More about Colombia


The first coffee crops were planted in the eastern part of the country in 1970. In 1808 the first commercial production was registered with 100 green coffee bags (60 kg each) that were exported from the port of Cucuta, near the border with Venezuela. A priest named Francisco Romero is attributed to have been very influential in the propagation of the crop in the northeast region of the country. After hearing the confession of the parishioners of the town of Salazar de la Palmas, he required as penance the cultivation of coffee. Coffee became established in the departments of Santander and North Santander, Cundinamarca, Antioquia, and the historic region of Caldas.

Despite these early developments, the consolidation of coffee as a Colombian export did not come about until the second half of the 19th century. The great expansion that the world economy underwent at that time allowed Colombian landowners to find attractive opportunities in international markets. Little by little, the United States became the most important consumer of coffee in the world, while Germany and France became the most important markets in Europe.

In 1927 the National Federation of Coffee Growers of Colombia (FNC) was founded as a business cooperative that promotes the production and exportation of Colombian coffee. Since the FNC came to exist, it has become one of the largest rural NGO in the world. It is a non-profit organization and is not affiliated with any political party.
Since the beginning, our Federation has been the foremost coffee association in Colombia, with presence in every rural region where coffee is grown. The work of the Federation revolves around the coffee growers and their families ensuring Colombian Coffee is grown in a sustainable manner, strengthening common interests within coffee-growing communities while positioning Colombian Coffee as the best coffee in the world.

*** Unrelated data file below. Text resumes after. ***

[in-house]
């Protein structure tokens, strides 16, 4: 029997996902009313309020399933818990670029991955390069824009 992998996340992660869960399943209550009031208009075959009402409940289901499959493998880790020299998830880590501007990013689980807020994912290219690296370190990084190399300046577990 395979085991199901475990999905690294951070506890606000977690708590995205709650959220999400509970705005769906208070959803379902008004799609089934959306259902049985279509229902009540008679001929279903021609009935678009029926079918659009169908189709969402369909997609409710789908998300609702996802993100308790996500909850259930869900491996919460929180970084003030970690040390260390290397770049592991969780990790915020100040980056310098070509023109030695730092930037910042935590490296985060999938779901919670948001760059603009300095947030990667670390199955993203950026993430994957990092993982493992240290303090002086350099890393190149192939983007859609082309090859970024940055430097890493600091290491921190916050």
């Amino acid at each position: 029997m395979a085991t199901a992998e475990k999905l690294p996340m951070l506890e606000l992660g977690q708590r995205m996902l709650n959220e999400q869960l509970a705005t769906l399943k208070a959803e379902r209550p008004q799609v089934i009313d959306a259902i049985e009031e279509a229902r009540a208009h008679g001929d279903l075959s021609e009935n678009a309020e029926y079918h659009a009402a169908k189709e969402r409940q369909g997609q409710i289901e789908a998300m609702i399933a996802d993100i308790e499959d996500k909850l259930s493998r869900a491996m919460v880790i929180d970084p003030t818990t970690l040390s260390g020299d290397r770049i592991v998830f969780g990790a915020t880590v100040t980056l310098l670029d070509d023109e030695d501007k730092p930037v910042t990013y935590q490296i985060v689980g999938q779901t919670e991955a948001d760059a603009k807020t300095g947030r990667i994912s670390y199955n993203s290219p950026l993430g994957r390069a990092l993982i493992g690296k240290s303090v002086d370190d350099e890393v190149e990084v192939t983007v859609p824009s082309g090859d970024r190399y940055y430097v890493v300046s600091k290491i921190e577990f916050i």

The federation represents more than 500,000 coffee producing families by supporting research and development, monitoring production standards, and protecting the industry in Colombia. It has developed a complex infrastructure of federated representation that promotes collaboration and joint decisions which address the interests of coffee growers and their families. In this way Colombian coffee growers have arrived at the necessary consensus to develop programs and actions for their own well being. Their goal is to improve the quality of life of Colombian coffee growers.

Colombia coffee is often regarded as some of the highest quality coffee in the world. It’s mountain ranges make for excellent growing conditions, giving it a third place position for production, after Brazil and Vietnam.


Size: 1.142 million km²
Capital City: Bogota
Population: 48.65 million
Language: Spanish
Average farm size: 3 acres
Annual production: 13.6 million bags
Bags exported annually: 12.2 million bags
Annual domestic consumption: 1.4 million bags
Growing regions: Through-out Colombia. The specific geographic location of each growing region determines its particular conditions of availability of water, temperature, solar radiation, and wind regime for cultivation.
Varieties: Typica, Bourbon, Caturra
Processing Methods: Washed
Bag Size: 70 kg
Harvest Period: October to March
Shipment Period: December to February